Like vintage wine, high-flown sentiment should be kept for special occasions rather than brought out on every possible occasion, especially when it consists mainly of humbug, as it usually does. We are surrounded by it, in fact, mentally suffocated by it. I picked up a pencil the other day and this is what was inscribed on it:
About this pencil: Lacquer-free renewable cedar casing, recyclable aluminium ferrule, enviro-green degradable eraser and certified non-toxic imprint inks.
It was a nice pencil and the rubber at the end of it worked quite well, which is not always the case with rubbers at the end of pencils, which leave a smudge rather than an erasure. But the high-flown sentiment irritated me, for it was expressed with the kind of imprecision that made verification impossible. That things should be renewable, recyclable and degradable did not mean that they were actually renewed, recycled, or degraded (in the sense of returning to the environment in a non-polluting way): only that they could be. The world could be strewn with these pencils, buried in them, and the words on them would still be true.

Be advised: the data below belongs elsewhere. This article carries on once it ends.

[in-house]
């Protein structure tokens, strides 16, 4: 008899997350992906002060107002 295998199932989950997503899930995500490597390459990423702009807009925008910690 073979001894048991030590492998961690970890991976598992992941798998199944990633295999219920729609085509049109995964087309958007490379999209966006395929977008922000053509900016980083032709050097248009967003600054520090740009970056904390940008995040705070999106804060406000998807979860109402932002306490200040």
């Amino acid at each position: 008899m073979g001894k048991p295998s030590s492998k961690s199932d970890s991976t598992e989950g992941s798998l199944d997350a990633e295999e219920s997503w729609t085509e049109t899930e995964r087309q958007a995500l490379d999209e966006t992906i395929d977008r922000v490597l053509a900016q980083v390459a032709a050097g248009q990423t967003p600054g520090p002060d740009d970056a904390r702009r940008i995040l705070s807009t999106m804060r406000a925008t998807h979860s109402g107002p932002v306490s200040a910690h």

Take the aluminium ferrules at the end of the pencil (that held the rubber in place): how many of them actually were recycled? I should be rather surprised if many people went to the trouble of disposing of those ferrules in a way that caused or enabled them to be recycled. As with presents, it is the thought that counts.
The information on the side of the pencil was designed not to inform us, or even to exhort us to do anything, but to make us feel virtuous for having bought so environment-friendly a writing implement. No more than making the correct choice of pencil was required of us: buy it and you were automatically helping to save the planet. The Cedars of Lebanon are conjured by the words.
Actually I bought the pencil because it was comparatively pleasant to chew. Ever since childhood I have had the bad habit of chewing my pencils and I remember the days when the paint used to come off in nasty little flakes between my teeth and create an unpleasant sensation in my mouth. Sixty years ago the paint on pencils was probably rather toxic as well; I was mildly reassured that the imprint ink was certified non-toxic, though there was no indication of who had certified it as such. At least I won’t suffer from pencil-poisoning.
First published in Salisbury Review.